On Friday, October 11, activists, including Unitarian Universalist Emrys Staton, working with Puente, NDLON (National Day Laborer Organizing Network), and others shut down the Federal “Operation Streamline” court proceeding. This court tries and sentences 70 people each day for crossing the border outside a port of entry. The 70 people are shackled together and brought before a federal judge in groups of 10-12 people at a time. They have already been instructed to agree to a plea deal during a minutes-long meeting with court appointed attorneys beforehand. The trial, conviction and felony sentencing of all 70 rarely last more than an hour. Now with federal criminal records, the 70 are taken to a private detention center to serve their sentences, averaging 30-180 days each, before being officially deported.
The following Monday morning, a group of undocumented activists chained themselves to the entrance at the Eloy detention facility to prevent anyone from being brought into the jail for immigration detention. And in the afternoon, hundreds marched in protest to “Shut Down ICE” outside of the downtown Phoenix ICE central office. The protest turned into a dance party as all activity at ICE had been closed for the weekend, likely in anticipation of the protests.
“We’ve got to stop the bleeding” Pablo Alvarado, the Executive Director of NDLON said. The bleeding is the constant deportations, the ongoing separation of families.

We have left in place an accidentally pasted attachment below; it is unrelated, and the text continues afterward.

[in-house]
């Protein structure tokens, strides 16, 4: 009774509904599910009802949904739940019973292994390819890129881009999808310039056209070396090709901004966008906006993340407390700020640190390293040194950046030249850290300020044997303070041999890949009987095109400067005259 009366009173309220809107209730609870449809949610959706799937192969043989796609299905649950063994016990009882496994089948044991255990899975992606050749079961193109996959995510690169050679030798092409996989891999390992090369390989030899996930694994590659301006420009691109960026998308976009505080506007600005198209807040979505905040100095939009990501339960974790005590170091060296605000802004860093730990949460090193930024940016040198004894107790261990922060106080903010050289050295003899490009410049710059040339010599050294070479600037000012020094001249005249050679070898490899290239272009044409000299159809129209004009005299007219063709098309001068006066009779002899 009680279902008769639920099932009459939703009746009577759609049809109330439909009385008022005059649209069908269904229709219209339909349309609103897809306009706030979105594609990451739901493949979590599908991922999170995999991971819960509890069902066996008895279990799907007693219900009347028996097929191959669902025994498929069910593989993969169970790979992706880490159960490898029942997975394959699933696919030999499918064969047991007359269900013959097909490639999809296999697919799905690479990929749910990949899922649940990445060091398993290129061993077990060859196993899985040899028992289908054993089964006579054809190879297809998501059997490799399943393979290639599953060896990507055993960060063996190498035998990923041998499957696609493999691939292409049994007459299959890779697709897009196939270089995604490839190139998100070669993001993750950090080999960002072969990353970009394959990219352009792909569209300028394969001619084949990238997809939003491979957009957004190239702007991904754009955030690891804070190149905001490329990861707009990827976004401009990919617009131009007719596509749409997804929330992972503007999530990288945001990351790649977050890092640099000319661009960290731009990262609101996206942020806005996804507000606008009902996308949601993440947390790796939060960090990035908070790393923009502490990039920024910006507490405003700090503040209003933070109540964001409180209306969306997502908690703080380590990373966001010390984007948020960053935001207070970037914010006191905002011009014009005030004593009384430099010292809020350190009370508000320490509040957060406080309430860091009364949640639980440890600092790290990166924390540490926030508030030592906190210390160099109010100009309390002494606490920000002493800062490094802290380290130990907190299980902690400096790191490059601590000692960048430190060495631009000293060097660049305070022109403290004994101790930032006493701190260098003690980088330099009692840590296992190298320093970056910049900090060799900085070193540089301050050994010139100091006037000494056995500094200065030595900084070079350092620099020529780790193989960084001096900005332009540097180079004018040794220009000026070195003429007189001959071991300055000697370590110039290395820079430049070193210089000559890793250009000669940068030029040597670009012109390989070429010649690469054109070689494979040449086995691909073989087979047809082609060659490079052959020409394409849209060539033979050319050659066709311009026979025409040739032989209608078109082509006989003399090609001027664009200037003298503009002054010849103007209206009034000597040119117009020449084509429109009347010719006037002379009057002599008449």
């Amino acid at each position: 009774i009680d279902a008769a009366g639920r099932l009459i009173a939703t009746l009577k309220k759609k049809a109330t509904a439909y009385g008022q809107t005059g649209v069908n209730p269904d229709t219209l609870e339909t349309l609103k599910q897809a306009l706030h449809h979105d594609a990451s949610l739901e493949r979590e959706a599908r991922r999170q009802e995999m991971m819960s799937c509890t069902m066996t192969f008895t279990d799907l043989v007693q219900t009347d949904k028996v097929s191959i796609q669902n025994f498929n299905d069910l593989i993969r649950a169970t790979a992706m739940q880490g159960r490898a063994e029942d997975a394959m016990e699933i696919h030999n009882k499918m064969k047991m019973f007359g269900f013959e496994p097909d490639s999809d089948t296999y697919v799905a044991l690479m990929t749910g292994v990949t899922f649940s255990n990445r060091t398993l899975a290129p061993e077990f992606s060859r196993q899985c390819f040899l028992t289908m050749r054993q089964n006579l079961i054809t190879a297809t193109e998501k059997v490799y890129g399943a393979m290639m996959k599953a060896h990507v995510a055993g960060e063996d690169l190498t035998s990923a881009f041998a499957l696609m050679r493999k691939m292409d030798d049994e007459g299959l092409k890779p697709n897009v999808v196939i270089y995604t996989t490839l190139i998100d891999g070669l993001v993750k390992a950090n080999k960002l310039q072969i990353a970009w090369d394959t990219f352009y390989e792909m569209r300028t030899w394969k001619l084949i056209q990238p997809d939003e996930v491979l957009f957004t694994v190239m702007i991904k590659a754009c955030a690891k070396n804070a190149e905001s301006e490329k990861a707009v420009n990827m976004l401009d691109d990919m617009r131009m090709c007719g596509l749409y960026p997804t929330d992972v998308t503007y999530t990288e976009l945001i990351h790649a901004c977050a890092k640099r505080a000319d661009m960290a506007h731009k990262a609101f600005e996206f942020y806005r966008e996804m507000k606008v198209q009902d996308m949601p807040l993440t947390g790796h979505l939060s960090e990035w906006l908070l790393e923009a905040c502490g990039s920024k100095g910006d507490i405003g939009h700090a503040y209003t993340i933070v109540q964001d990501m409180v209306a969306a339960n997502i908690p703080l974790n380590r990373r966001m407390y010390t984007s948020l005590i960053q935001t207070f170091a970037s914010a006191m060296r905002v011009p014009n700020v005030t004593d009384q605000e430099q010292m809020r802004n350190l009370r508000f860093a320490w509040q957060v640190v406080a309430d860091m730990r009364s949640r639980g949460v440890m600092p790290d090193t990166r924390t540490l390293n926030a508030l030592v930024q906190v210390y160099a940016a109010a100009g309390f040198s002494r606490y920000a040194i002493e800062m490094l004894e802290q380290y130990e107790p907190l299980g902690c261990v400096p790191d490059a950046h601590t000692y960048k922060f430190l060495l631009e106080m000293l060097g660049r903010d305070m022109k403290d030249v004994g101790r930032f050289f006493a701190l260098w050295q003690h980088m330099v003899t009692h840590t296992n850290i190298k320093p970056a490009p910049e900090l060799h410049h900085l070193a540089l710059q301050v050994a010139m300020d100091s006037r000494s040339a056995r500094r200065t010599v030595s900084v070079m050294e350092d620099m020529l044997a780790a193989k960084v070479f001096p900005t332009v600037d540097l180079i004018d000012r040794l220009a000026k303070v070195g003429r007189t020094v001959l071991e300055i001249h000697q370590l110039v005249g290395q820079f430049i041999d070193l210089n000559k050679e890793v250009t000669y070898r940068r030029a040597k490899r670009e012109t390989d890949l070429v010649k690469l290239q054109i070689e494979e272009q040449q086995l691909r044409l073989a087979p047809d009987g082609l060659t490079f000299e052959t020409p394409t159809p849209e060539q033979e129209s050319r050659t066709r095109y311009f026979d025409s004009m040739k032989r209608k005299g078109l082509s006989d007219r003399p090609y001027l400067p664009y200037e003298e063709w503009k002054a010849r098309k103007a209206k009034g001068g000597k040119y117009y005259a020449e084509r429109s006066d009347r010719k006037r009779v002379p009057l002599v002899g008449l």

We believe Alvarado is right. Our immigration system is unjust and inhumane. It has created a system to exploit workers and supports profit making by their criminalization. It needs a holistic, humane and comprehensive fix. But in the meantime, hard working communities and families are suffering terribly as they lose family members, and breadwinners, parents and children to detention and deportation. Action and commitment grounded in courage and compassion, is needed.
The goal of this expanding strategy is not to pit efforts in favor of legislative reform against efforts to stop mass detention deportations. As Marisa Franco of NDLON says, “Successful social movements throughout history have always been defined by multiple forces, pushing on multiple fronts.”
At the same time, as a faith community, grounded in love and justice, we must keep our attention focused on trying to stop the most egregious violations of human dignity currently going on – the mass detention and deportation system. “Imagine what would happen if the deportations ended,” Pablo Alvardo said. “Just imagine how the people, how the families and children would flourish and open up if the constant fear of separation and deportation ended.” Imagine that beautiful day. In the midst of this long struggle for dignity, it’s important to keep our hearts and our communities committed to the vision of that beautiful day.
The momentum is turning to include not just Congress, but specifically to President Obama. We are calling on him to end the deportations. We hope you will join in the effort to pressure President Obama to stop the deportations. Planning and supporting actions that call attention to the inhumanity of the system and people’s suffering, we can unite to end what is the most devastating aspect of this system. We hope you will join these efforts and find ways to partner with NDLON and groups in your community offering a united voice crying out, “Not One More: End the Deportations.”
– Rev. Susan Frederick-Gray, Lead Minister, Unitarian Universalist Congregation of Phoenix, Paradise Valley, Arizona
– Rev. Andy Burnette, Minister, Valley Unitarian Universalist Congregation, Chandler, Arizona
– Emrys Staton, M.Div. Claremont School of Theology, 2013